Google Search Beats all Search Engines
Companies that once challenged Google in the search engine category, such as Yahoo (NASDAQ:YHOO) are not much of a challenge for the company in respect to search. Google Currently holds over 65% of the search market, while the rest is basically split between Yahoo and Microsoft (NASDAQ:MSFT).
Source: Website Traffic Services SEO
With a market cap of 393.27 billion, Google outdoes Yahoo - at $35.76 billion - by over $350 billion, today. AOL's (NYSE:AOL) market cap is much lower at $3.30 billion, while China-based Baidu Inc. (NASDAQ:BIDU) is more challenging at a worth of $65.88 billion. Microsoft's Bing, although not much of a challenger in the visits per month category, is Google's biggest rival of the lot in the stock market - but only because of Microsoft's proficiency at trades other than the search engine. One might argue that because of Google Inc.'s vast range of activities - search engine, Gmail, Google Plus, YouTube, Android, and other services - the company's exemplary search engine isn't the only thing pumping that market cap value up. Which is true. Google is a multidimensional company, deriving its profits from many fronts.
Google Should be Competing with the Best
A company of Google's expanse should not consider companies running search engines exclusively as its competition. Instead, the company should look to lock horns with the best of tech hardware and software giants.
Although Apple (NASDAQ:AAPL) - with a market cap of $579.81 billion - is way out of any tech competitor's league right now, it shouldn't be impossible for Google to play catch up with them over the next few years. Furthermore, the only arena in which the two come face-to-face is the cellphone and tablet operating systems realm - and Google is the clear winner there. The chart below shows the comparison between the market shares of various operating systems in Q1 2014.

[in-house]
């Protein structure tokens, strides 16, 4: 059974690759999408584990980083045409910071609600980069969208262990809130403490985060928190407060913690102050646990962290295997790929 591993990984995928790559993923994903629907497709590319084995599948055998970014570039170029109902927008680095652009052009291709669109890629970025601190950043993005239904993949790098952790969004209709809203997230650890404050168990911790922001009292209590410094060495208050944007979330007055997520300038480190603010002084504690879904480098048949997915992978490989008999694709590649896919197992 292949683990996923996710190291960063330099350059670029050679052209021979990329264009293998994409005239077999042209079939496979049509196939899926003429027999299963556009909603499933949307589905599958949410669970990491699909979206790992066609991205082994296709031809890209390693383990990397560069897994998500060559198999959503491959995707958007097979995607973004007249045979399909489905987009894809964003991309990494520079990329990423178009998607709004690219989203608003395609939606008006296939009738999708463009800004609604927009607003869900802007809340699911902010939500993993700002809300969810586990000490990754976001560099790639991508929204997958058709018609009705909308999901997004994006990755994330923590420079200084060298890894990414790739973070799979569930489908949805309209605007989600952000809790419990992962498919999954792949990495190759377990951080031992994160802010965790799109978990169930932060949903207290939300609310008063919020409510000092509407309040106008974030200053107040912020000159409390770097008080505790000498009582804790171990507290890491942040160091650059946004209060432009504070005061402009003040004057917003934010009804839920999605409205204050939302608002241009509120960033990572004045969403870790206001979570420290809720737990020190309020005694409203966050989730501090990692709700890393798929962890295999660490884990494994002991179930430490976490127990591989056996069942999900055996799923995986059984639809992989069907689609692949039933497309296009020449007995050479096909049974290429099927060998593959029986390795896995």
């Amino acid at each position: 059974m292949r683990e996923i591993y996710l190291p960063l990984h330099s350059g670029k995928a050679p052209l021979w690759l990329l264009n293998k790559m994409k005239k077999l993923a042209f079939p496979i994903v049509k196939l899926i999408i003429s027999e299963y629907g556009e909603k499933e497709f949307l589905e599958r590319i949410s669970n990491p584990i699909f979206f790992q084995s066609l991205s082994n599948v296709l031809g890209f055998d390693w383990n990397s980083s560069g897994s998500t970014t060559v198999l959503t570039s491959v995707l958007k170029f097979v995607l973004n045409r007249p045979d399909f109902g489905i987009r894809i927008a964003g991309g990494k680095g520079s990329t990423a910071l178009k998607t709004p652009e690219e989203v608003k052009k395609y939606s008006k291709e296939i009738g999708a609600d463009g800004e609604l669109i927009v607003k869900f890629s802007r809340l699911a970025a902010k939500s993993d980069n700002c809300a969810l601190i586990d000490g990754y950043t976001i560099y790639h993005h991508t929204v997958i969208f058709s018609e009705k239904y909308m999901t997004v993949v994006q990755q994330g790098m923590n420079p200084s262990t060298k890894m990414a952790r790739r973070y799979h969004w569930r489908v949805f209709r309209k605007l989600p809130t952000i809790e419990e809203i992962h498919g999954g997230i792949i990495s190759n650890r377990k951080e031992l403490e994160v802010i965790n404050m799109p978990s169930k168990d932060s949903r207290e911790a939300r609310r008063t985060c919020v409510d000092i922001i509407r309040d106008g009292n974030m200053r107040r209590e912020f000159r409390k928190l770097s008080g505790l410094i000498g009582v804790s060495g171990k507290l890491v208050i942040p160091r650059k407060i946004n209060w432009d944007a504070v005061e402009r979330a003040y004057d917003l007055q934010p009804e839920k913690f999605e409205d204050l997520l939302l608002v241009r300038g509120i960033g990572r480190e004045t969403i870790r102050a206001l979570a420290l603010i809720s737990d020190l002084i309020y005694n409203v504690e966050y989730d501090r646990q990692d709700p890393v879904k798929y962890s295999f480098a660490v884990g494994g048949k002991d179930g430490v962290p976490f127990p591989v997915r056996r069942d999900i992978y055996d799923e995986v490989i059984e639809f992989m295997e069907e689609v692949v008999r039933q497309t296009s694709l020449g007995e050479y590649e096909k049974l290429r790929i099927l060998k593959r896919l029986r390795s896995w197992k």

Source: Operating Systems comparison via Latin Post
With 44%, Google's Android led the table and Apple's iOS came in third with 10%. However, despite the high sales of Android devices, statistical data comparison suggests that Android users are the densest in the poorest parts of the world, since Android phones are mostly cheaper than the Apple iPhone - which is why Apple generates more revenue than Google.
Challengers like Microsoft should also keep the company on its toes. Although Google currently has a lead over the hardware giants - with a market cap of $346.85 billion - it has been quite a neck-and-neck battle between the two companies over the past two years. Google first overtook Microsoft back in 2012, after which the two battled for supremacy for around a year. But since the arrival of 2014, Google has had the upper hand. Figure 2 gives an illustrated comparison of the two companies' market cap changes over the years, along with other competitors.
Source: Google and competitors' market cap till the end of 2013 via TheVerge
The entangled blue and orange lines show the tussle between Google and Microsoft that went on for a brief period in 2013, after which Google successfully left its primary competitor behind. The chart also shows the performance of other competitors such as Amazon (NASDAQ:AMZN) and Facebook (NASDAQ:FB), which though lower in market cap, have been on a steady rise. Google ought to watch out for those two, as well.
The Target Should Be Apple Inc.
Microsoft, Amazon, Facebook and Yahoo - these are the companies Google has been pitted against for the past few years, and has succeeded in leaving all of them behind as of now. Apple in all practicality is the only company Google has got left to beat, and if the versatile company has to beat the masters of the computing world, they would have to devise new methods and do something they haven't done so far. According to some, the arrival of the Android Silver could mean that Android would finally overtake iOS in revenues, as well. It could be about time for Google to really challenge its ultimate rival.
Disclosure: The author is long AAPL, MSFT. The author wrote this article themselves, and it expresses their own opinions. The author is not receiving compensation for it (other than from Seeking Alpha). The author has no business relationship with any company whose stock is mentioned in this article.